Presentation is loading. Please wait.

Presentation is loading. Please wait.

End of Life issues Fr James McTavish, FMVD.

Similar presentations

Presentation on theme: "End of Life issues Fr James McTavish, FMVD."— Presentation transcript:

1 End of Life issues Fr James McTavish, FMVD

2 Themes covered Overview Euthanasia Use of painkillers
Ordinary and extraordinary / proportionate and disproportionate means Artificial nutrition and hydration – the case of Terry Schiavo 3/25/2017

3 Importance of formation!
Comedian Ali G confusing “Euthanasia” with the “Youth in Asia” 3/25/2017

4 Etymology of word Euthanasia From the greek thanatos = death eu = good
We want a good death! What does it mean? 3/25/2017

5 Euthanasia movement 3/25/2017

6 3/25/2017

7 3/25/2017

8 3/25/2017

9 “The good Lord gave me a position that obliged me to call what was black, black, and what was white, white” March 1946 3/25/2017

10 Cardinal von Galen The Lion of Munster 3 famous homilies in 1941
“Here we are dealing with human beings, with our neighbours, brothers and sisters, the poor and invalids unproductive—perhaps! But have they, therefore, lost the right to live? Have you or I the right to exist only because we are ‘productive’? …Once we admit the right to kill unproductive persons then none of us can be sure of his life. We shall be at the mercy of any committee that can put a man on the list of unproductives” (Excerpt from 3rd homily, 3 Aug 1941) 3/25/2017

11 Could such things happen today?

12 The Groningen Protocol
   The Groningen Protocol Euthanasia in Severely Ill Newborns, 2005 Eduard Verhagen, M.D. and Pieter J.J. Sauer, M.D., Ph.D. 3/25/2017

13 BBC news July 2009 Conductor dies in suicide centre
Renowned British conductor Sir Edward Thomas Downes, CBE, has died at the age of 85, after travelling to the assisted suicide centre Dignitas with his wife. He and his 74-year-old wife Joan, who was terminally ill, chose to end their lives at the Swiss centre, their family said in a statement. According to the statement, the couple "died peacefully, and under circumstances of their own choosing".

14 BBC news today German doctor tried for 13 deaths A German doctor has pleaded not guilty to the manslaughter of 13 cancer patients who died from suspected overdoses of pain-killing drugs. 3/25/2017

15 The need to announce the Gospel of Life in the world of today
Today this proclamation is especially pressing because of the extraordinary increase and gravity of threats to the life of individuals and peoples, especially where life is weak and defenceless PJP II, Evangelium vitae 3

16 Definition of Euthanasia
“An act or omission which of itself or by intention causes death, in order that all suffering may in this way be eliminated” The Church’s Declaration on Euthanasia, 1980 Euthanasia can be performed by act or omission. 3/25/2017

17 ‘Active’ euthanasia Active (direct, positive) euthanasia – When death results from a positive action eg giving a lethal injection to a sick patient. Direct euthanasia consists in putting an end to the lives of handicapped, sick or dying persons. Thus an act or omission which, of itself or by intention, causes death in order to eliminate suffering constitutes a murder gravely contrary to the dignity of the human and person and the respect due to the living god, his Creator. The error of judgment into which one can fall in good faith does not change the nature of this murderous act, which must always be forbidden and excluded. (CCC 2277) 3/25/2017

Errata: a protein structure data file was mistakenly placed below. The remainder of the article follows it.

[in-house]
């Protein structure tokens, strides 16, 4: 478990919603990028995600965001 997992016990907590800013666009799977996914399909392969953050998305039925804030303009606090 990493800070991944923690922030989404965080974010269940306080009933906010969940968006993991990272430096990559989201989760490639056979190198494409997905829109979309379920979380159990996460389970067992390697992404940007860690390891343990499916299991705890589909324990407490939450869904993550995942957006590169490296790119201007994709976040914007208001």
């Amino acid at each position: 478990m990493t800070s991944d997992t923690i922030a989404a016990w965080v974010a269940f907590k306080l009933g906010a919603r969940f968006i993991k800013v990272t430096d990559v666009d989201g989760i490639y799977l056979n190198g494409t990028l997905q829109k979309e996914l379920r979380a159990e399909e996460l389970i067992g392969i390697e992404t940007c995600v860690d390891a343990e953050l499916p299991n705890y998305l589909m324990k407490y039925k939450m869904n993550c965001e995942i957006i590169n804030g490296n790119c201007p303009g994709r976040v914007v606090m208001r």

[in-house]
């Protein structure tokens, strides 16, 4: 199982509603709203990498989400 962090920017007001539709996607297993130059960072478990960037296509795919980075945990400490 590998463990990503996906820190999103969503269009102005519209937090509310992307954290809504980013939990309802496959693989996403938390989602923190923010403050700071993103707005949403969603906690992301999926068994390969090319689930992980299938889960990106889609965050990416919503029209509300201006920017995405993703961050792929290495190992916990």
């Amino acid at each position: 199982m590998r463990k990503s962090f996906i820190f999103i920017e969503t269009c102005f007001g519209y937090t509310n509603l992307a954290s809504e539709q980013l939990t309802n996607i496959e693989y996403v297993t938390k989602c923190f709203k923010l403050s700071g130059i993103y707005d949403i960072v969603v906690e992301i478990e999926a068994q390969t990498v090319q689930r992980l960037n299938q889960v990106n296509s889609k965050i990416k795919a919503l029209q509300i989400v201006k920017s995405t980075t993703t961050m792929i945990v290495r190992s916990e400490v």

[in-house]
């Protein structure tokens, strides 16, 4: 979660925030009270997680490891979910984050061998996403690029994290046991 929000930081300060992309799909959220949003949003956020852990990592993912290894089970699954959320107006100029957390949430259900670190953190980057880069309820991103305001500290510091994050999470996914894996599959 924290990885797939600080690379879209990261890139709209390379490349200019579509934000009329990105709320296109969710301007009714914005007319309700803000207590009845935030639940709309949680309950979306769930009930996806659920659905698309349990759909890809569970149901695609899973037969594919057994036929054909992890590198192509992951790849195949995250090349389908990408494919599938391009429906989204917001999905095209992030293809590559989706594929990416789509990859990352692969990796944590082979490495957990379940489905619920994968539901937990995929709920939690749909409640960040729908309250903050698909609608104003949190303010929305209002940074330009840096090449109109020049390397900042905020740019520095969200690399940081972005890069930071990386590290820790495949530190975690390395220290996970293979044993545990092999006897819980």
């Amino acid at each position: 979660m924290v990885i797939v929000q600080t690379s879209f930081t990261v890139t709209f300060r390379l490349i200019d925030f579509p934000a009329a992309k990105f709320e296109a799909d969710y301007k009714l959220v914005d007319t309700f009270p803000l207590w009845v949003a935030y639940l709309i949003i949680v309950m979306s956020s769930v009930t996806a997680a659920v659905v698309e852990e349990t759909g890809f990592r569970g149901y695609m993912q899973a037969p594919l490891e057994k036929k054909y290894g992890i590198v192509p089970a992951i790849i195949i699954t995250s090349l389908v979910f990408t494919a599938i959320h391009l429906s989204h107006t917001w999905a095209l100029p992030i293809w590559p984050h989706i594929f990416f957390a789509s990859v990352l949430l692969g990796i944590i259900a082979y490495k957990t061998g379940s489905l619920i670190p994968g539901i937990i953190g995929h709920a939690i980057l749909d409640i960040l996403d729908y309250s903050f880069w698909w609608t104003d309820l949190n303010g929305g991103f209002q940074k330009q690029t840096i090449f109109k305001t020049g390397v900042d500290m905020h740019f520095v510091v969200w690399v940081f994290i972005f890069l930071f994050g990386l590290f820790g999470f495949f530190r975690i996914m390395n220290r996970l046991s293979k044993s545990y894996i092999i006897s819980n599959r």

18 ‘Passive’ euthanasia Passive (indirect, negative) euthanasia – Omission of life saving medical care with the intention and result of causing the patients death Discontinuing medical procedures that are burdensome, dangerous, extraordinary, or disproportionate to the expected outcome can be legitimate; it is the refusal of “over-zealous” treatment. Here one does not will to cause death; one’s inability to impede it is merely accepted. The decision should be made by the patient if he is competent and able or, if not, by those legally entitled to act for the patient, whose reasonable will and legitimate interests must always be respected. (CCC 2278)

19 Can painkilling drugs be used even if life may be shortened ?
Morphine used to relieve pain It will slow down rate of breathing and may shorten life “The use of painkillers to alleviate the sufferings of the dying, even at the risk of shortening their days, can be morally in conformity with human dignity if death is not willed as either an end or a means, but only foreseen and tolerated as inevitable.” (CCC 2279)

20 Overzealous or futile treatment Under treatment
How to decide in real life situations if the withholding of treatment is correct or not? We should not under treat but neither should we undertake over-zealous or futile treatment Overzealous or futile treatment Under treatment

21 Are there any guiding principles in the Church teaching that can help us?

22 Ordinary & Extraordinary means

23 16th century …

24 Domingo Bañez OP (1595) Although a man is held to conserve his own life, he is not bound to extraordinary means but to common food and clothing, to common medicines, to a certain common and ordinary pain; not, however, to a certain extraordinary and horrible pain, not to expenses which are extraordinary in proportion to the status of this man. Although that means (amputation) is proportioned according to right reason and from the consequence is licit, it is however, extraordinary.”

25 Ordinary means “Ordinary means of preserving life are all medicines, treatments and operations which offer a reasonable hope of benefit for the patient and which can be obtained and used without excessive expense, pain or other inconvenience.” See Gerard Kelly, “The Duty to Preserve Life”, Theological Studies 12 (1951) 550.